• Masters in classics, Tufts University; worked for the Perseus Project
  • Masters in mythological studies, Pacifica Graduate Institute
  • Taught at university level: First year Latin, Greek and Roman roots of English
  • Teacher's assistant: Greek mythology, western art history (including art of Greece, Rome, Egypt)
  • Bard/amateur storyteller in the Society for Creative Anachronism

So that's me, and that's all for now! I hope you've found this page useful. Now, to thank me, please observe the following simple rule:

Don't be a greedy

Charybdis! Always give credit when you use someone's words or pictures.

© 2008 Ellen Brundige

Reader Feedback and Comments

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    • Hobgoblin LM profile image

      Hobgoblin LM 9 years ago

      Cool lens. I found it very informative. Sort of a 101 things you wanted to know about Greece but were afraid to ask:-) Good work.

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      anonymous 9 years ago

      how did the greeks get oliveoil?

    • mythphile profile image
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      Ellen Brundige 9 years ago from California

      Sam: The olives are ground up and mashed into paste by millstones, then the paste is squeezed by some kind of press to get out the oil and water. That liquid is put into some kind of container where you can skim the oil off the top of the water. [url=http://www.oliveoilsource.com/mill_and_press_facts...]Here is a great website[/url] about how olive oil is made today which has pictures of some old (although probably not classical) equipment. The machines used today are more complicated and efficient, but the ancient Greeks followed the same steps using simpler equipment.

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      anonymous 9 years ago

      what is the term described as a society where peoples roles are based on whether they are men or women?

    • profile image

      anonymous 9 years ago

      The list of Greek/Roman names got mixed up towards the end.

    • mythphile profile image
      Author

      Ellen Brundige 9 years ago from California

      Uri -- cross fingers -- with a little help from friends in the SquidU lounge, I think I've fixed it. Thank you very much for alerting me to the problem!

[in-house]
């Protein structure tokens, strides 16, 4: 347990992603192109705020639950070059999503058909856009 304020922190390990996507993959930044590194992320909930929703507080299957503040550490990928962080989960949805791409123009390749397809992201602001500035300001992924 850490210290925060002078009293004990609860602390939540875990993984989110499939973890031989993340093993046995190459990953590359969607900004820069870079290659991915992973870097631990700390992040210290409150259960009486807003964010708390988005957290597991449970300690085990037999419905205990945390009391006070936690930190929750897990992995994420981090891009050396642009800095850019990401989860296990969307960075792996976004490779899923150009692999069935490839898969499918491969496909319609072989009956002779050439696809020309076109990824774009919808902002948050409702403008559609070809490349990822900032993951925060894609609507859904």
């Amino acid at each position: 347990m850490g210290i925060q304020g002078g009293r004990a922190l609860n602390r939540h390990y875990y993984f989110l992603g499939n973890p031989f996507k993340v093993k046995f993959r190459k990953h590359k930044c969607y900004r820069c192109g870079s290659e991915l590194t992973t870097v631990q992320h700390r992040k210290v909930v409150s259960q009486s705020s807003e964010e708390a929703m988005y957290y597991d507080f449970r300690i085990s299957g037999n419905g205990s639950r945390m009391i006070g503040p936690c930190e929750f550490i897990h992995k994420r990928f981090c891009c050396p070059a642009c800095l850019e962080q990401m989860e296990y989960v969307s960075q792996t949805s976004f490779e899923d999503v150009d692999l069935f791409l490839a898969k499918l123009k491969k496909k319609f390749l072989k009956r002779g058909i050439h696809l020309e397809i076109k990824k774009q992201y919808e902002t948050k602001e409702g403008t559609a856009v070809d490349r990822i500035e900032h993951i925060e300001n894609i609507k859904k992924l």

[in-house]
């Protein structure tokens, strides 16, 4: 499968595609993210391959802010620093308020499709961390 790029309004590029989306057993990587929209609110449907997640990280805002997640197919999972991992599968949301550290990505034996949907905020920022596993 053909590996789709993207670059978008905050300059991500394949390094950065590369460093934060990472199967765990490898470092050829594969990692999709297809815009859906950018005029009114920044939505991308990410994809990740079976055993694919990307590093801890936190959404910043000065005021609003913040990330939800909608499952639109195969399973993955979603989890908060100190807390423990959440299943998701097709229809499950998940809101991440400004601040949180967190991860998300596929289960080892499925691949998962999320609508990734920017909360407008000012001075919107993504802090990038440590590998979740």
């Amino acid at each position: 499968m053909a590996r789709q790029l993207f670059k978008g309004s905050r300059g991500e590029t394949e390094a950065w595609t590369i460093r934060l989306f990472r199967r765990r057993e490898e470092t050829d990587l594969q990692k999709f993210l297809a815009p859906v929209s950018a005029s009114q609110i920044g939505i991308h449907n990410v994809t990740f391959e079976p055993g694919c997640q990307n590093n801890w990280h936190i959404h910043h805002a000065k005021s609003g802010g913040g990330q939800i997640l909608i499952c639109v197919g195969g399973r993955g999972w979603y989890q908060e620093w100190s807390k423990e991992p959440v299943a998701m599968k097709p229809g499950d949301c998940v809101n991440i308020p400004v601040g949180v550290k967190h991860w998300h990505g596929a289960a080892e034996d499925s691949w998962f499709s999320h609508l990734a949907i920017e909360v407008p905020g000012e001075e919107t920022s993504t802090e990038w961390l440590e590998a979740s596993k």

jersychick-- I'm so sorry. I've thunk and I've thunk, and I've done some searching, but all I can come up with is "division of labor by gender." I have a feeling there's a term from anthropology that I'm forgetting, but I'm stumped!

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      anonymous 9 years ago

      what is a hearthfire?

    • mythphile profile image
      Author

      Ellen Brundige 9 years ago from California

      jane: hearthfire is the central fire kept inside the home before electricity. Most meals were cooked over it, and it provided warmth and light. A fireplace is one kind of hearth fire, and even though it's just a luxury nowadays, think how families gather around it on cold, dark days, even hang stockings on it at Christmas. A hearth is an old symbol of "home sweet home," plus it's what people used to cook before stoves were invented, so it makes people think of a good home-cooked meal.

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      anonymous 9 years ago

      do you know much about the aincent sports and how we today know of them?

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      Kitsune64 8 years ago

      Fantastic lens, with a lot of great information. I especially like the maps. Nice job!

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      anonymous 8 years ago

      how long was pluto of aincent greece how long was he a god?

    • mythphile profile image
      Author

      Ellen Brundige 8 years ago from California

      [in reply to school kid] Argh, it's far too late to help you with schoolwork -- I'm sorry, I've been doing my own lately, writing a dissertation! But just in case anyone else asks: I don't know THAT much about ancient sports, except that in Greece they were often done as part of religious festivals, and they rotated between 4 different cities, one each year. Olympus was the most important, so that's why the Olympics were/are every 4 years! There were foot races, discus throwing, wrestling, boxing, chariot races... that's what I remember off the top of my head. Athletes got honored with statues and inscriptions, and sometimes left offerings in temples thanking the gods for their victories, so that's how we know about them. Also people talked about sports then as now, so you read about great charioteers and racers in classical Greek literature, in comic plays, etc.

      Here's a link that may help: The Ancient Olympics

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      anonymous 8 years ago

      Thanks for the obvious tedious work in preparing and providing the wealth of information here. I will be going to Greece for the first time in Sept and have begun to lean the history and more on these pages. The best I have seen yet.

      Again thanks for sharing your knowledge.

    • profile image

      anonymous 7 years ago

      thank you for studying all this info for us, you are a good person for that, sorry but i have on more question, are ancient greek houses still in use today, and if they are what for?

    • mythphile profile image
      Author

      Ellen Brundige 7 years ago from California